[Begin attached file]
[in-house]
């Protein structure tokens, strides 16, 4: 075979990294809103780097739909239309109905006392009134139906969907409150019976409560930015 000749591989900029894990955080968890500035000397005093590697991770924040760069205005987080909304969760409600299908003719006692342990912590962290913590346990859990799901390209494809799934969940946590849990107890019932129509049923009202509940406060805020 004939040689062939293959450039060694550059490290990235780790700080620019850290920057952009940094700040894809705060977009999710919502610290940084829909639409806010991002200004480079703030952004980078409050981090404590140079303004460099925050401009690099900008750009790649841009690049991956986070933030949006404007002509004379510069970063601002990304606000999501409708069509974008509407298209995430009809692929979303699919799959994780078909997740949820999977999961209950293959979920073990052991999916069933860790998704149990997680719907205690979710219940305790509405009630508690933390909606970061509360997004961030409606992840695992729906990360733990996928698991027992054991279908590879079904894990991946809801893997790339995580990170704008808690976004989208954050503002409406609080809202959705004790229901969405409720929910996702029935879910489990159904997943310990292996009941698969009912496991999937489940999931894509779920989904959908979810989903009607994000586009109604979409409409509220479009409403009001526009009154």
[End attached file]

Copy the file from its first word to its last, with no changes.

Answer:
[in-house]
């Protein structure tokens, strides 16, 4: 075979990294809103780097739909239309109905006392009134139906969907409150019976409560930015 000749591989900029894990955080968890500035000397005093590697991770924040760069205005987080909304969760409600299908003719006692342990912590962290913590346990859990799901390209494809799934969940946590849990107890019932129509049923009202509940406060805020 004939040689062939293959450039060694550059490290990235780790700080620019850290920057952009940094700040894809705060977009999710919502610290940084829909639409806010991002200004480079703030952004980078409050981090404590140079303004460099925050401009690099900008750009790649841009690049991956986070933030949006404007002509004379510069970063601002990304606000999501409708069509974008509407298209995430009809692929979303699919799959994780078909997740949820999977999961209950293959979920073990052991999916069933860790998704149990997680719907205690979710219940305790509405009630508690933390909606970061509360997004961030409606992840695992729906990360733990996928698991027992054991279908590879079904894990991946809801893997790339995580990170704008808690976004989208954050503002409406609080809202959705004790229901969405409720929910996702029935879910489990159904997943310990292996009941698969009912496991999937489940999931894509779920989904959908979810989903009607994000586009109604979409409409509220479009409403009001526009009154």